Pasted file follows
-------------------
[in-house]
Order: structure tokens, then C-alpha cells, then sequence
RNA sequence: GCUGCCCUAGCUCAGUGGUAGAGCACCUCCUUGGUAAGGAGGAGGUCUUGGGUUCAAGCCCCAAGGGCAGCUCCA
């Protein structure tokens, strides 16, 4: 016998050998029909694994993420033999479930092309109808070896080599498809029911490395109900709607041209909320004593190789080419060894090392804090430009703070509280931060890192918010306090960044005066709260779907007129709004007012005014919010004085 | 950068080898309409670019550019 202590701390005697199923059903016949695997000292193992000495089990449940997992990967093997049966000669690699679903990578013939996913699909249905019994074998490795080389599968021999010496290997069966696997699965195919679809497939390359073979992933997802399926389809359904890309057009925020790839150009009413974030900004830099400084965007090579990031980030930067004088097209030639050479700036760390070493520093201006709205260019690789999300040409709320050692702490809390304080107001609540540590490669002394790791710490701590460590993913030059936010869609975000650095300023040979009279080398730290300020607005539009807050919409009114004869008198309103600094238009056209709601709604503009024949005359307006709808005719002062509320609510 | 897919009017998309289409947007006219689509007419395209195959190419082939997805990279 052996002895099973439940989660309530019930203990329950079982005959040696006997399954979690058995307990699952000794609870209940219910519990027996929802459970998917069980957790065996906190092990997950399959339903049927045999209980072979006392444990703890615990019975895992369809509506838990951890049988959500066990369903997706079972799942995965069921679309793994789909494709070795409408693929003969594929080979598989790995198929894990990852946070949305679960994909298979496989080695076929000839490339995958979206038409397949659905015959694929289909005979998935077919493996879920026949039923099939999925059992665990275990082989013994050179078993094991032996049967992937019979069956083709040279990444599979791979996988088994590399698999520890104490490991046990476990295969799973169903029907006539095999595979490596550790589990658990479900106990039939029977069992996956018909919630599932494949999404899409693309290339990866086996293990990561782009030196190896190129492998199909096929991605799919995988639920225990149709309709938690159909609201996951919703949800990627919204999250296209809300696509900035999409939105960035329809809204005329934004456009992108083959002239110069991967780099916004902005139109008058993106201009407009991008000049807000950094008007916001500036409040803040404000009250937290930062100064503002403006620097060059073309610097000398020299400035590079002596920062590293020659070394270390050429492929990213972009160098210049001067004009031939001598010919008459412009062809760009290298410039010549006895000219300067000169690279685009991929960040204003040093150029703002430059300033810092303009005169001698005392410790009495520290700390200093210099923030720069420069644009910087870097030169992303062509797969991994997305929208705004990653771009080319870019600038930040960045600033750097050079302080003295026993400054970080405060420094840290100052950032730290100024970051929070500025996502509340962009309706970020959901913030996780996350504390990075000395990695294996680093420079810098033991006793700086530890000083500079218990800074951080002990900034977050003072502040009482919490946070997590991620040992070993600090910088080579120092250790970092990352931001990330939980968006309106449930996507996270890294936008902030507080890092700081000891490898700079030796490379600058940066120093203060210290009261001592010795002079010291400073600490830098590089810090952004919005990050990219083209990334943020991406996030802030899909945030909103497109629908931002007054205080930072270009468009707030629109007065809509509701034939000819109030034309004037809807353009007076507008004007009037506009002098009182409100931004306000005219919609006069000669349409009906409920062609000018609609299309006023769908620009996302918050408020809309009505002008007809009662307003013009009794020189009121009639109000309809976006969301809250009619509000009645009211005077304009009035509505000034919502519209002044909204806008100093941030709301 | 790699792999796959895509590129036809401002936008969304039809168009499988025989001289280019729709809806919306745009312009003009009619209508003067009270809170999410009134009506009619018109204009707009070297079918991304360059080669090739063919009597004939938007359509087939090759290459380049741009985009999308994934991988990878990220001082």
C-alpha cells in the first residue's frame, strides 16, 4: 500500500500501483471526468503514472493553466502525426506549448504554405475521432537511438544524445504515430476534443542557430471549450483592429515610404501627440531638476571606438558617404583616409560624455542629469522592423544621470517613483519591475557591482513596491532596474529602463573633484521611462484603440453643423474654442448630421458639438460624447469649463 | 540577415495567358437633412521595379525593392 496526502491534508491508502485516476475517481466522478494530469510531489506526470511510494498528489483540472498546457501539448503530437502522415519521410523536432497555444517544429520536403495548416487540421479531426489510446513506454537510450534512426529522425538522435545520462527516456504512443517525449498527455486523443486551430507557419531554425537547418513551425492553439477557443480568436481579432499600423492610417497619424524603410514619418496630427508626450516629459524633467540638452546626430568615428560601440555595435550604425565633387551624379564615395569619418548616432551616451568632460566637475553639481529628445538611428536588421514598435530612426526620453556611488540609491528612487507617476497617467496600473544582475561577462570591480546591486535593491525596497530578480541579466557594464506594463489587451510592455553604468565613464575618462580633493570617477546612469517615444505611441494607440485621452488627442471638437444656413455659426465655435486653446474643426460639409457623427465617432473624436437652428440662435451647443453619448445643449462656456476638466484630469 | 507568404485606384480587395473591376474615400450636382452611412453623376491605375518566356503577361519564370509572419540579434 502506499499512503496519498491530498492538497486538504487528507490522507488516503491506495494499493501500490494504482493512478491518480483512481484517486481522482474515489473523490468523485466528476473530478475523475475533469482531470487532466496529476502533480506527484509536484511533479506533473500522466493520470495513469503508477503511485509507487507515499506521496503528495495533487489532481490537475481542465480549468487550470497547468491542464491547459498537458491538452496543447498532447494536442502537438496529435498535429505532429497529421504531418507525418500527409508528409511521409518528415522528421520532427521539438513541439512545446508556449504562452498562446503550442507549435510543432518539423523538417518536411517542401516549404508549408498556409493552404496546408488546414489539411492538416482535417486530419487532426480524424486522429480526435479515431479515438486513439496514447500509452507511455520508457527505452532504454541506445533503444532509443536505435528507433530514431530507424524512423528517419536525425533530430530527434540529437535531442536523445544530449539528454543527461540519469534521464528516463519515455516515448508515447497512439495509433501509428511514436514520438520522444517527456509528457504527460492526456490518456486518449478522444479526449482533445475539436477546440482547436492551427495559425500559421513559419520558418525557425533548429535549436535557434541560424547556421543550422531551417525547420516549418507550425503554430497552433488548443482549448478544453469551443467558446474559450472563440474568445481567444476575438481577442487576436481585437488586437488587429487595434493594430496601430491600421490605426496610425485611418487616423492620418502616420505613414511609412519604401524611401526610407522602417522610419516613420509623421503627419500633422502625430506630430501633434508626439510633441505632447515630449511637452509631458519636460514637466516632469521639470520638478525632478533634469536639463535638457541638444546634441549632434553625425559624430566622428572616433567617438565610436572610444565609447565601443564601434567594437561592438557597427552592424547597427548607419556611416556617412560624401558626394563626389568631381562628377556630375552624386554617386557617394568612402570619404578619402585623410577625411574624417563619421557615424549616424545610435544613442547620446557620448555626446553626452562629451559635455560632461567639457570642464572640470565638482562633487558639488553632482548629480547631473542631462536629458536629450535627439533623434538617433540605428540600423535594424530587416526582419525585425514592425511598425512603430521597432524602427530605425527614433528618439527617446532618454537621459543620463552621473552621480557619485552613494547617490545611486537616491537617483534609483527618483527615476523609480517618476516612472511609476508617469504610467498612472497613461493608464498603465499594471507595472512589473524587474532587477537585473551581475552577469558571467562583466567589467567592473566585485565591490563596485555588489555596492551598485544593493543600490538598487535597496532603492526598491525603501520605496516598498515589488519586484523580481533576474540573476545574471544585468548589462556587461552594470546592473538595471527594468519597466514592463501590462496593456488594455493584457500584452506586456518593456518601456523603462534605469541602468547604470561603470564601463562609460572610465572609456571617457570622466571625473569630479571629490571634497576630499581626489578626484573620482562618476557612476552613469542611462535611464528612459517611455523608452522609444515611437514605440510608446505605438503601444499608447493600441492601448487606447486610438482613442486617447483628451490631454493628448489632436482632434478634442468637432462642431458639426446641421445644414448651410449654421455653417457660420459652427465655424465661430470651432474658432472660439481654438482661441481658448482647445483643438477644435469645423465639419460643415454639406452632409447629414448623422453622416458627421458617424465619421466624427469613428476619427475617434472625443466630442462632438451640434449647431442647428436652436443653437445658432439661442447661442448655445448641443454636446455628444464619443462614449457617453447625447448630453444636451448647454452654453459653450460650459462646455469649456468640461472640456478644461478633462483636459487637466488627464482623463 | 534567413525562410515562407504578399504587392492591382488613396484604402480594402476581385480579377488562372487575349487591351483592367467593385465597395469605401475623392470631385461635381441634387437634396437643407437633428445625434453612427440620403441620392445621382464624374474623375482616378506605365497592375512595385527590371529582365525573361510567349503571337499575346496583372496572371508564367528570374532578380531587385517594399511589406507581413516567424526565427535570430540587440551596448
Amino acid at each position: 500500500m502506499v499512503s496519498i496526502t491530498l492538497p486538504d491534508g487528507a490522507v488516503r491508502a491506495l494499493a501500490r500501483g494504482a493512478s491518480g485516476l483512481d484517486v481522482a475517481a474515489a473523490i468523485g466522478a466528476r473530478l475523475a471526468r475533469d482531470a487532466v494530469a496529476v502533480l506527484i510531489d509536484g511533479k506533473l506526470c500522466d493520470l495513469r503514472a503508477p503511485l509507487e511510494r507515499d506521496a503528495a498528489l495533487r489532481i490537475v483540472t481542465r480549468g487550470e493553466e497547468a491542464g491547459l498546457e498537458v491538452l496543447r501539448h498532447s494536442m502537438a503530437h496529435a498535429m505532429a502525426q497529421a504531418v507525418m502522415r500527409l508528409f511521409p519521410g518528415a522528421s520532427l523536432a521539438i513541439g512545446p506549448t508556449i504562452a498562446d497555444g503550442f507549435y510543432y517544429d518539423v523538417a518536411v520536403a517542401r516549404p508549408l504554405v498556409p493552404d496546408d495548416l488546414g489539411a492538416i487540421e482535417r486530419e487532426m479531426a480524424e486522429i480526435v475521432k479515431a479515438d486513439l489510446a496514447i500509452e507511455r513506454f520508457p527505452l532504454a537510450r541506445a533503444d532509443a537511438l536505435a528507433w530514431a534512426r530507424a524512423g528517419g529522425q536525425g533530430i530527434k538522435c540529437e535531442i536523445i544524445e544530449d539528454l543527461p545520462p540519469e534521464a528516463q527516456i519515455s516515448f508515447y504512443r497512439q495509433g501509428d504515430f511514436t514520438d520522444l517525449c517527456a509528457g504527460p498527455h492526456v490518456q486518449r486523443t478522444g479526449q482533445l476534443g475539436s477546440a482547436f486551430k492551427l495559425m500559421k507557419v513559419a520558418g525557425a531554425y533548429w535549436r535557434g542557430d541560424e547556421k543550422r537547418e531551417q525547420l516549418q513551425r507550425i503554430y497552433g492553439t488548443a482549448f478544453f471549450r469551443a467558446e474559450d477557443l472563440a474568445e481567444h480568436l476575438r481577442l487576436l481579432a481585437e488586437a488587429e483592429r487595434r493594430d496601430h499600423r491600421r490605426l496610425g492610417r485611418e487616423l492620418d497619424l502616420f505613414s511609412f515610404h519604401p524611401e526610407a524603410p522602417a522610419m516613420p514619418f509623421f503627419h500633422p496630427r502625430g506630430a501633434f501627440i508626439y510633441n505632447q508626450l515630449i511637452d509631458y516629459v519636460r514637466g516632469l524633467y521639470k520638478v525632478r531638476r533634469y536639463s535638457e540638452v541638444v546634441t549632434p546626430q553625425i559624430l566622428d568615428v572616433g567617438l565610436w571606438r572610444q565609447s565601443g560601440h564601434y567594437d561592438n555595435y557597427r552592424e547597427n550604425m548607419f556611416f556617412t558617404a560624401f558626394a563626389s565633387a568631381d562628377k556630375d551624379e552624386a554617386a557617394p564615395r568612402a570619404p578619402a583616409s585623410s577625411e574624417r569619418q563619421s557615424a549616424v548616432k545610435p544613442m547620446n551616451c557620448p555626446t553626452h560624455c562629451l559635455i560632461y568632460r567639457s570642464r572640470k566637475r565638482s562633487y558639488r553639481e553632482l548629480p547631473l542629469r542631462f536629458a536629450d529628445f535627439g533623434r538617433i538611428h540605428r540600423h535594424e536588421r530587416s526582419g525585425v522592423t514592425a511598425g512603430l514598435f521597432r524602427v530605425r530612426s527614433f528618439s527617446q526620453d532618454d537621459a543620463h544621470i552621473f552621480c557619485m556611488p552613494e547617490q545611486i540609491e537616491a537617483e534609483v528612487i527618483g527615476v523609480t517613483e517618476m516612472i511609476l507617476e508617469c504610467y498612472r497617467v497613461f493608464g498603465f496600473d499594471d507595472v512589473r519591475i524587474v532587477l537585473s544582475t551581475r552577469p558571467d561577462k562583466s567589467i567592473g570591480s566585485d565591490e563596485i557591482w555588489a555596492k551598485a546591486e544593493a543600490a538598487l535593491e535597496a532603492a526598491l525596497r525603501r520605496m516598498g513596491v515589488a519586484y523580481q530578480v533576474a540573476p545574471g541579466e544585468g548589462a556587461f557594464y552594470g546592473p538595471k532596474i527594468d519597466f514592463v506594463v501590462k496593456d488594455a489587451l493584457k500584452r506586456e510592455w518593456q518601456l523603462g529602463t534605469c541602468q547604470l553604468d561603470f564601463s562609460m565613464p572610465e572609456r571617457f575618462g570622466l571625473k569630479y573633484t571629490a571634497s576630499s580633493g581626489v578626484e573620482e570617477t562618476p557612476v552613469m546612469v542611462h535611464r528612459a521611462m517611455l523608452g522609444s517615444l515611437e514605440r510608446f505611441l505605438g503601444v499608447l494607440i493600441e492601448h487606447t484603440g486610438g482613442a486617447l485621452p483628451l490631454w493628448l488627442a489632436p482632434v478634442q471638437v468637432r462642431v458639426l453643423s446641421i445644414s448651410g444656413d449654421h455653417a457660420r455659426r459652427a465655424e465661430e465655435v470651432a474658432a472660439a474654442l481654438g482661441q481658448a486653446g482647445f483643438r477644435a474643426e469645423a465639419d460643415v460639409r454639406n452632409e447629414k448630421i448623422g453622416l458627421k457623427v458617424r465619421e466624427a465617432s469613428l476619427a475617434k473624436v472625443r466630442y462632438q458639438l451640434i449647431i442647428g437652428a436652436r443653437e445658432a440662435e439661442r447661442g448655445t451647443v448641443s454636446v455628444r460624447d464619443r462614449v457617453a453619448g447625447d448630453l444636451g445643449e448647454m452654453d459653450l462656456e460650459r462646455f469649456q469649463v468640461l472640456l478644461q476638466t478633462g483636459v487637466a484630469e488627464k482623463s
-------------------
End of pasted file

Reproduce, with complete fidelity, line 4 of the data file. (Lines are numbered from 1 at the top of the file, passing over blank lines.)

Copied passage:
């Protein structure tokens, strides 16, 4: 016998050998029909694994993420033999479930092309109808070896080599498809029911490395109900709607041209909320004593190789080419060894090392804090430009703070509280931060890192918010306090960044005066709260779907007129709004007012005014919010004085 | 950068080898309409670019550019 202590701390005697199923059903016949695997000292193992000495089990449940997992990967093997049966000669690699679903990578013939996913699909249905019994074998490795080389599968021999010496290997069966696997699965195919679809497939390359073979992933997802399926389809359904890309057009925020790839150009009413974030900004830099400084965007090579990031980030930067004088097209030639050479700036760390070493520093201006709205260019690789999300040409709320050692702490809390304080107001609540540590490669002394790791710490701590460590993913030059936010869609975000650095300023040979009279080398730290300020607005539009807050919409009114004869008198309103600094238009056209709601709604503009024949005359307006709808005719002062509320609510 | 897919009017998309289409947007006219689509007419395209195959190419082939997805990279 052996002895099973439940989660309530019930203990329950079982005959040696006997399954979690058995307990699952000794609870209940219910519990027996929802459970998917069980957790065996906190092990997950399959339903049927045999209980072979006392444990703890615990019975895992369809509506838990951890049988959500066990369903997706079972799942995965069921679309793994789909494709070795409408693929003969594929080979598989790995198929894990990852946070949305679960994909298979496989080695076929000839490339995958979206038409397949659905015959694929289909005979998935077919493996879920026949039923099939999925059992665990275990082989013994050179078993094991032996049967992937019979069956083709040279990444599979791979996988088994590399698999520890104490490991046990476990295969799973169903029907006539095999595979490596550790589990658990479900106990039939029977069992996956018909919630599932494949999404899409693309290339990866086996293990990561782009030196190896190129492998199909096929991605799919995988639920225990149709309709938690159909609201996951919703949800990627919204999250296209809300696509900035999409939105960035329809809204005329934004456009992108083959002239110069991967780099916004902005139109008058993106201009407009991008000049807000950094008007916001500036409040803040404000009250937290930062100064503002403006620097060059073309610097000398020299400035590079002596920062590293020659070394270390050429492929990213972009160098210049001067004009031939001598010919008459412009062809760009290298410039010549006895000219300067000169690279685009991929960040204003040093150029703002430059300033810092303009005169001698005392410790009495520290700390200093210099923030720069420069644009910087870097030169992303062509797969991994997305929208705004990653771009080319870019600038930040960045600033750097050079302080003295026993400054970080405060420094840290100052950032730290100024970051929070500025996502509340962009309706970020959901913030996780996350504390990075000395990695294996680093420079810098033991006793700086530890000083500079218990800074951080002990900034977050003072502040009482919490946070997590991620040992070993600090910088080579120092250790970092990352931001990330939980968006309106449930996507996270890294936008902030507080890092700081000891490898700079030796490379600058940066120093203060210290009261001592010795002079010291400073600490830098590089810090952004919005990050990219083209990334943020991406996030802030899909945030909103497109629908931002007054205080930072270009468009707030629109007065809509509701034939000819109030034309004037809807353009007076507008004007009037506009002098009182409100931004306000005219919609006069000669349409009906409920062609000018609609299309006023769908620009996302918050408020809309009505002008007809009662307003013009009794020189009121009639109000309809976006969301809250009619509000009645009211005077304009009035509505000034919502519209002044909204806008100093941030709301 | 790699792999796959895509590129036809401002936008969304039809168009499988025989001289280019729709809806919306745009312009003009009619209508003067009270809170999410009134009506009619018109204009707009070297079918991304360059080669090739063919009597004939938007359509087939090759290459380049741009985009999308994934991988990878990220001082």